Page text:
Impossible to say which is my favorite! No city in the world can boast so many worldclass institutions. The Musée Guimet’s incredible treasures of Asian art, the Musée du Quai Branly and its unparalleled collections of art premiers, the Palais Galliera’s collections of costumes and couture retracing the history of fashion; the Musée de la Vie Romantique and of course the collections of the National Museum of Modern Art at the Centre Pompidou, which will be rehung on the occasion of FIAC. I have a particular affection for museums which are housed in the former homes or studios of artists, such as the Musée Eugène Delacroix or the Musée Gustave Moreau. It is as if the presence of the previous occupants can still be felt.

What are your recommendations for must-visit places in Paris and why?

All the aforementioned museums, but also the Sainte Chapelle inside the Conciergerie for the deep spirituality it resonates; the gardens of the Musée Eugène Delacroix and the Petit Palais because both are such unsuspected and miraculous little havens of peace and quiet within the hustle and bustle of the city, and the Opera Garnier because the excellence in the field of opera and dance which it embodies is perpetuated each night of the week during the season.

What restaurants, bars, and cafés would you recommend in Paris and why?

I love Balagan, a restaurant located on the ground floor of the Hôtel Renaissance Paris Vendôme. Modern-day Jerusalem cuisine, with fusion dishes mixing up Jewish, Arabic and Meditteranean traditions. There is also the Racines des Près, a sophisticated new address run by chef Alexandre Navarro (ex-Plaza Athénée, Pré Catelan and Racines 2). Finally, I would recommend Tondo, a great Italian inspired place which opened in the 12th arrondissement a year ago, and where it is always nice to go with friends.

Where would you go and what would you do if you had a free morning or afternoon in Paris?

There is always something I feel I must see or see again at the Musée du Louvre so a walk in the collections is always a great destination. Very central but still quite preserved, at the very extremity of the Ile de la Cité, is the tiny Square de la Place Dauphine, which is one of my favorite places in Paris. It is a plunge into the Paris of another era with a quaint, almost provincial, feel to it.In fact, it is not unusual to see people playing pétanque. Close by, the Marché des Fleurs is also one of my favorite places. On Saturdays and Sundays, I like the Vanves fleamarket where I invariably find something that stimulates my curiosity.

Where would you head to in Paris for the best shopping and what would you buy?

To take the pulse in terms of fashion trends, from time to time I like to visit the fashion houses along the Avenue de Montaigne, certainly one of the places where “l’élégance à la française” is best expressed. But on a more regular basis, I enjoy the possibility of “one stop shopping” at the Galeries Lafayette where all the major fashion houses are present, together with interesting and more affordable younger designers and “prêt à porter.” The shopping experience provides a great overview of what is available; an ideal solution for busy schedules.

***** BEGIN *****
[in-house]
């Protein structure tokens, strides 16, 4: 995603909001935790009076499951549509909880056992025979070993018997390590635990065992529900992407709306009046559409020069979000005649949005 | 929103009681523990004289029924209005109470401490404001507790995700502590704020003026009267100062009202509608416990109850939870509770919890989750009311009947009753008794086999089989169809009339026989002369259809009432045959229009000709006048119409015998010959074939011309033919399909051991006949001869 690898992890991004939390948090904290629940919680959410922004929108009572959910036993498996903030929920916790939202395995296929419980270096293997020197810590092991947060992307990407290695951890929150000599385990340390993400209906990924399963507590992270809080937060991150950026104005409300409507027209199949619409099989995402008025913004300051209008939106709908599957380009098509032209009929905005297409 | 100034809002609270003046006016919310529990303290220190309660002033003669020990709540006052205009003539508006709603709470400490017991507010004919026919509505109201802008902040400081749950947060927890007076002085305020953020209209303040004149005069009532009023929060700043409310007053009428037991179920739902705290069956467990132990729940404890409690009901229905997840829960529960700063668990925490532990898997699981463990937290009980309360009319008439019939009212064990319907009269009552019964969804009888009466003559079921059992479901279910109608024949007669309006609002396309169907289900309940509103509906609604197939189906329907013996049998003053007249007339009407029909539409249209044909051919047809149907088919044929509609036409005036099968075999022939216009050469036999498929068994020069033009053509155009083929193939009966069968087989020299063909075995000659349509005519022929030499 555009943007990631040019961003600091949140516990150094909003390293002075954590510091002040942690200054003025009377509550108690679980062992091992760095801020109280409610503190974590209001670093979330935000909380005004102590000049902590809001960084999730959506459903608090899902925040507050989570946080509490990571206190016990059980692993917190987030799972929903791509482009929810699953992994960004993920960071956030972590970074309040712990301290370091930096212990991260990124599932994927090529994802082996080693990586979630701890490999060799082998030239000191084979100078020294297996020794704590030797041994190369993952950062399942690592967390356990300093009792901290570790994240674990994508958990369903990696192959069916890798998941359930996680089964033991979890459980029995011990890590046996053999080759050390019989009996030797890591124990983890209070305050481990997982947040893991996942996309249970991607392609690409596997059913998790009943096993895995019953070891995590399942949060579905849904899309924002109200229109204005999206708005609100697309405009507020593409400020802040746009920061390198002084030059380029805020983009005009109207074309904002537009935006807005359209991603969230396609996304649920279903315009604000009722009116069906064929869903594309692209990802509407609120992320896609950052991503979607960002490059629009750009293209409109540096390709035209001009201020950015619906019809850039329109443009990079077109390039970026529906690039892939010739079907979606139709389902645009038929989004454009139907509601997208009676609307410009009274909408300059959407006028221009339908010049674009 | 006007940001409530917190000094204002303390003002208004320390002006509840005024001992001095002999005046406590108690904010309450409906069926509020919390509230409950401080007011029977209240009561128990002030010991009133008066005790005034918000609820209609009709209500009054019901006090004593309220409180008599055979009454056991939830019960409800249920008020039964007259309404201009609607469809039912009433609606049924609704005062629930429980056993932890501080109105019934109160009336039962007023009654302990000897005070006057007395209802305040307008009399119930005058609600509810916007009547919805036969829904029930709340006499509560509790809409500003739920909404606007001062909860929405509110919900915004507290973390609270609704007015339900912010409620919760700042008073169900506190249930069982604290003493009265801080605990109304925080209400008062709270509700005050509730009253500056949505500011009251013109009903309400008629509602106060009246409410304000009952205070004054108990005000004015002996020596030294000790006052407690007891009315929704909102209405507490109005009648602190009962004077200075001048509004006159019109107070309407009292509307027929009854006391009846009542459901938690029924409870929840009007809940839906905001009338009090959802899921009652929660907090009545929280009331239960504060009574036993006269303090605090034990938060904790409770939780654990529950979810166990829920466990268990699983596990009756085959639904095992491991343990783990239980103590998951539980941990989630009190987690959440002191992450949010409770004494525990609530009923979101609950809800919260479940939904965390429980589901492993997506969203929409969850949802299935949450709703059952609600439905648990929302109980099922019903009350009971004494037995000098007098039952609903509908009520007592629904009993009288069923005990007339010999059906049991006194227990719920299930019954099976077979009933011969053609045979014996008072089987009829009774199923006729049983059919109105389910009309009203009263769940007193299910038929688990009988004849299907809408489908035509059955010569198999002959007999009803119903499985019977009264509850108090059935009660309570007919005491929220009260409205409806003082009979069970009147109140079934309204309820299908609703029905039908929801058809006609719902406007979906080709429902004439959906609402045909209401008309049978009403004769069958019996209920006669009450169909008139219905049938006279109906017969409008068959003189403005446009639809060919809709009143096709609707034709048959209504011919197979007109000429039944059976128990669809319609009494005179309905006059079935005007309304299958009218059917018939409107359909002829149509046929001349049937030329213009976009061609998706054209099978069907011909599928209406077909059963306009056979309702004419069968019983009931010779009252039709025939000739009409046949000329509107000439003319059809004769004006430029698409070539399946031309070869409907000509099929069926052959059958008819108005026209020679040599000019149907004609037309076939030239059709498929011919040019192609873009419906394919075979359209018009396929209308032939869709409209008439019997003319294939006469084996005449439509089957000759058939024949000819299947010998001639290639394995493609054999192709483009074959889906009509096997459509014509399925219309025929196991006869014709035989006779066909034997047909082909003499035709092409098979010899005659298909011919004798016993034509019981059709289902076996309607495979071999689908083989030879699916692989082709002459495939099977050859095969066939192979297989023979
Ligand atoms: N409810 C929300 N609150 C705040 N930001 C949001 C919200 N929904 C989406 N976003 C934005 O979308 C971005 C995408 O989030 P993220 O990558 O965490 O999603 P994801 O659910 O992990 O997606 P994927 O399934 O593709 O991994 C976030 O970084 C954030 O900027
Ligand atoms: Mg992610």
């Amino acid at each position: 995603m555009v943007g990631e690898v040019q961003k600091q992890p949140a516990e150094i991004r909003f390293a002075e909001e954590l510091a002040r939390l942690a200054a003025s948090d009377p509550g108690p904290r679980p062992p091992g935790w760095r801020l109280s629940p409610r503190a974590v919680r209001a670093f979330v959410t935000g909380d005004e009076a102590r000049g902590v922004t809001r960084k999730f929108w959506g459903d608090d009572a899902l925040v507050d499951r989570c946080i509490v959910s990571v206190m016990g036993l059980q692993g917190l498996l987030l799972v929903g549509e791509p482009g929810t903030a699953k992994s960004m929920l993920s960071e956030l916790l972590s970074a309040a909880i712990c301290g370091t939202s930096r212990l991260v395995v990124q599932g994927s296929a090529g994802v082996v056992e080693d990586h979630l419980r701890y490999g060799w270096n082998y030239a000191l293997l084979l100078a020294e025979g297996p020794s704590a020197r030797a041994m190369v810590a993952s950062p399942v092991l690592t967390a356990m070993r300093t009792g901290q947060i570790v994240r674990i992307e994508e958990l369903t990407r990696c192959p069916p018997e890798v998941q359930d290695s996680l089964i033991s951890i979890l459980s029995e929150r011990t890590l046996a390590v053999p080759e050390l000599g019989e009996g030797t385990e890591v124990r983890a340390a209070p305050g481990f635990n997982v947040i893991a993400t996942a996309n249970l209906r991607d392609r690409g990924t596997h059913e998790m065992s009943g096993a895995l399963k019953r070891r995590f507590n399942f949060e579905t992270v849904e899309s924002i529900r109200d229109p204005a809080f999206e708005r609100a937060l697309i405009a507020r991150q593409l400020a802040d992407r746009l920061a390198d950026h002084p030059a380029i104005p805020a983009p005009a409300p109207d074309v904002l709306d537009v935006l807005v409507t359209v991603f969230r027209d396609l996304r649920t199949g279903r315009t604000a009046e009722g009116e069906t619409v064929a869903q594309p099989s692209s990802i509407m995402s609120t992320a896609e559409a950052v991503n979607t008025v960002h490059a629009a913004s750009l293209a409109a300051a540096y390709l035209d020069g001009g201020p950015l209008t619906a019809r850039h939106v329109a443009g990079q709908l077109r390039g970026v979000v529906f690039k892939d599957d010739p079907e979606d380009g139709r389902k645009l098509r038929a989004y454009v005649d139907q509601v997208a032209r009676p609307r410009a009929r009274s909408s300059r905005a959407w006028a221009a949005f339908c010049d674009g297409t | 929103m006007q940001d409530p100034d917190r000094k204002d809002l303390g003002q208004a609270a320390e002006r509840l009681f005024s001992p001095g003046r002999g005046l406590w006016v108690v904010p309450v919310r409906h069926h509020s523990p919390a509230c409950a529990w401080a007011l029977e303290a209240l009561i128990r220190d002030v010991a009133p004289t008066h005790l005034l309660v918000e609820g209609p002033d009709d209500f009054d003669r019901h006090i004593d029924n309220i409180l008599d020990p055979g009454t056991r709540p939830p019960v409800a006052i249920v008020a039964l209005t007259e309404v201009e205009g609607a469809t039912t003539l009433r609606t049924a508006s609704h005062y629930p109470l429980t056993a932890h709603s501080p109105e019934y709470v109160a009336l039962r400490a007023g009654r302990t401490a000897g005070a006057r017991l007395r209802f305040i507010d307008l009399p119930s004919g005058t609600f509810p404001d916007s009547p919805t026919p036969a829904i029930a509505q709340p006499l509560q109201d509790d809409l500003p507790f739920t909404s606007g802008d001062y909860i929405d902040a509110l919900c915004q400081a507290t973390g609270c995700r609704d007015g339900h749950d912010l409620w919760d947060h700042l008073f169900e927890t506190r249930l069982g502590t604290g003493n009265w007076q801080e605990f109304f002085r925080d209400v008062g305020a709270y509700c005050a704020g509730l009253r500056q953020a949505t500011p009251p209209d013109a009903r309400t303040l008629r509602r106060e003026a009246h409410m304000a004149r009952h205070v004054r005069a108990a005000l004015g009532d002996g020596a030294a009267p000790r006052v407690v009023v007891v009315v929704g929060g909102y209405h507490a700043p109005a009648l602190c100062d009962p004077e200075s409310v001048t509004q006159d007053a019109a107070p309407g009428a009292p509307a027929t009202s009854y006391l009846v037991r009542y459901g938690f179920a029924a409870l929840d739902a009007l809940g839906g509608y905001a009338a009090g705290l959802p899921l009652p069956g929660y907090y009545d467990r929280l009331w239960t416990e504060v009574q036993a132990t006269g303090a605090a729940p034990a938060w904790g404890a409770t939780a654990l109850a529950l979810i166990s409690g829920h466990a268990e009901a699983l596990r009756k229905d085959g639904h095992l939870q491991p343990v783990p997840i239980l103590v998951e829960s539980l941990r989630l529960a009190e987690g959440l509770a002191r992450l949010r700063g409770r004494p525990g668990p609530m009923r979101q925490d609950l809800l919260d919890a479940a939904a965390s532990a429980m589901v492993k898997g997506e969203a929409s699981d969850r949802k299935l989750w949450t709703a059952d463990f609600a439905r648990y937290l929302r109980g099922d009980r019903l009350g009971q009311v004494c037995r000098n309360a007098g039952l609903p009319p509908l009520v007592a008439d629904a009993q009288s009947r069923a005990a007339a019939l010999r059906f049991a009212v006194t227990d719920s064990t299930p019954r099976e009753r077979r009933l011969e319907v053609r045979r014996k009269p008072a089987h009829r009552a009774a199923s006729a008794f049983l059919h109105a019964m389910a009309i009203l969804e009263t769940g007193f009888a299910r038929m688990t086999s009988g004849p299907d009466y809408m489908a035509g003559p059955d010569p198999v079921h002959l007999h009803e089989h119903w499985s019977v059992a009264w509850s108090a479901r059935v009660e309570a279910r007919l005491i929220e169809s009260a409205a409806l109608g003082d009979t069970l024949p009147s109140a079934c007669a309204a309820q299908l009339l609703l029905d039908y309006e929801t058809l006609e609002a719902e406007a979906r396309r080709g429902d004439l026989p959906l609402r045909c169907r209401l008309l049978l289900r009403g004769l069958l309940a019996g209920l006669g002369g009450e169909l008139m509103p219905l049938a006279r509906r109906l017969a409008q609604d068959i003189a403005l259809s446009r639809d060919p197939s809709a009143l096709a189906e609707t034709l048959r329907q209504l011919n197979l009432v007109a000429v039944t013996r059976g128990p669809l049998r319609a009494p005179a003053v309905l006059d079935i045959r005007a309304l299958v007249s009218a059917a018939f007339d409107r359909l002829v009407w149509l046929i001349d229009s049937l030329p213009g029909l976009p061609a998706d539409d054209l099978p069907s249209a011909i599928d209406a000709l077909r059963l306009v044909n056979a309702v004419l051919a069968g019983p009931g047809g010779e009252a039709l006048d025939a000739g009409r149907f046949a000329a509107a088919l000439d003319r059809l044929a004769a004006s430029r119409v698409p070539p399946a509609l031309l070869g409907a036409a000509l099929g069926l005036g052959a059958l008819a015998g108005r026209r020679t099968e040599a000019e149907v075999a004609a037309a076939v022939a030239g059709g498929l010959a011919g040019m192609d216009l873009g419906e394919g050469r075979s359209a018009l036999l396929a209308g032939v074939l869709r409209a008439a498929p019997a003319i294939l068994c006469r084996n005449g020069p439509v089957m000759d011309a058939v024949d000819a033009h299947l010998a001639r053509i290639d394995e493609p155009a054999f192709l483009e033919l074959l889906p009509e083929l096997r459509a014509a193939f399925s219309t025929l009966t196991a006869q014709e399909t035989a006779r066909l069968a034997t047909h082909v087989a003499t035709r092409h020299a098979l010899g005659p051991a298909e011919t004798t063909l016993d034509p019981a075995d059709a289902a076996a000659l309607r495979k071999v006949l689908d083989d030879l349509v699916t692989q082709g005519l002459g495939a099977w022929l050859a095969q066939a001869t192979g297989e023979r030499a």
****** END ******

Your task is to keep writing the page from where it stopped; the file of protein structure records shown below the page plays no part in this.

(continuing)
Where would you recommend people stay when they visit Paris?

There is an incredible variety of beautiful and charming places to stay in Paris. For a truly unforgettable experience, I can recommend the Hôtel Meurice on the Rue de Rivoli just opposite the Tuileries Gardens. The refined elegance of the“Belle Étoile” suite with a panoramic terrace on the rooftop is pure magic.

What are the best places to see and buy art in Paris?

Paris offers an exceptional concentration of world-class galleries. Fifty-four out of the 193 participating galleries in FIAC 2017 are Parisian. Concentrated in the sectors of modern and contemporary art, they represent only a small part of the large number of highly reputed venues to be found in the capital. The Gallery Night, to be held on Thursday October 20 during FIAC, is an opportunity to discover around 100 of these.

What are the best places to see live bands or musicians in Paris and why?

In a classical vein, the new Philharmonie de Paris has an exceptional program of worldclass musicians, ensembles and orchestras with a varied repertoire. The Silencio, a club conceived by David Lynch and inspired by the European salons of previous centuries, has a great line-up in an ambiance conducive to (very) late nights. Last but not least, and in keeping with Paris’ motto fluctuat nec mergitur — and for the memory of those who lost their lives — the Bataclan has reopened with the great program it is known for.

What do you love most about Paris?

Its resilience and its infinite beauty, both of which never cease to inspire me.

This article appears in the October edition of Art+Auction.